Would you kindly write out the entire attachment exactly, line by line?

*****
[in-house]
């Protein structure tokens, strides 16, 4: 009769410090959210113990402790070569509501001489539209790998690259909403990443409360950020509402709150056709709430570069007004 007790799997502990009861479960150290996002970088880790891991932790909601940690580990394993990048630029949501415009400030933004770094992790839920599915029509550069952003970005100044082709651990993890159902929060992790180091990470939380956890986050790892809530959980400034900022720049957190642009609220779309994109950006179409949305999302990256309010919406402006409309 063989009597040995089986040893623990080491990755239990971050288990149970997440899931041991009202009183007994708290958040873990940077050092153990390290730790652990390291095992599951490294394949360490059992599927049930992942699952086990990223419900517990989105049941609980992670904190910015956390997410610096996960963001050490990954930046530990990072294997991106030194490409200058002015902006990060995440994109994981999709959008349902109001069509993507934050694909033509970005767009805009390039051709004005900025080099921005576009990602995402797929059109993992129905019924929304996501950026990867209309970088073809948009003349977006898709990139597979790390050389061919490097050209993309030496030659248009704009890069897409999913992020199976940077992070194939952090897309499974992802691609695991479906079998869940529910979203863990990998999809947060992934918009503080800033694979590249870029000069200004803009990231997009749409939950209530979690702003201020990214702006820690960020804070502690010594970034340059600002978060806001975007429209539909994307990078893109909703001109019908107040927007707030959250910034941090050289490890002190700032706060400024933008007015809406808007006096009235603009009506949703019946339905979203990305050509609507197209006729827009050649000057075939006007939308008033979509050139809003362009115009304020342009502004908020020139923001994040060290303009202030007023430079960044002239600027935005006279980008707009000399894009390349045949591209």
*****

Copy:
[in-house]
């Protein structure tokens, strides 16, 4: 009769410090959210113990402790070569509501001489539209790998690259909403990443409360950020509402709150056709709430570069007004 007790799997502990009861479960150290996002970088880790891991932790909601940690580990394993990048630029949501415009400030933004770094992790839920599915029509550069952003970005100044082709651990993890159902929060992790180091990470939380956890986050790892809530959980400034900022720049957190642009609220779309994109950006179409949305999302990256309010919406402006409309 063989009597040995089986040893623990080491990755239990971050288990149970997440899931041991009202009183007994708290958040873990940077050092153990390290730790652990390291095992599951490294394949360490059992599927049930992942699952086990990223419900517990989105049941609980992670904190910015956390997410610096996960963001050490990954930046530990990072294997991106030194490409200058002015902006990060995440994109994981999709959008349902109001069509993507934050694909033509970005767009805009390039051709004005900025080099921005576009990602995402797929059109993992129905019924929304996501950026990867209309970088073809948009003349977006898709990139597979790390050389061919490097050209993309030496030659248009704009890069897409999913992020199976940077992070194939952090897309499974992802691609695991479906079998869940529910979203863990990998999809947060992934918009503080800033694979590249870029000069200004803009990231997009749409939950209530979690702003201020990214702006820690960020804070502690010594970034340059600002978060806001975007429209539909994307990078893109909703001109019908107040927007707030959250910034941090050289490890002190700032706060400024933008007015809406808007006096009235603009009506949703019946339905979203990305050509609507197209006729827009050649000057075939006007939308008033979509050139809003362009115009304020342009502004908020020139923001994040060290303009202030007023430079960044002239600027935005006279980008707009000399894009390349045949591209």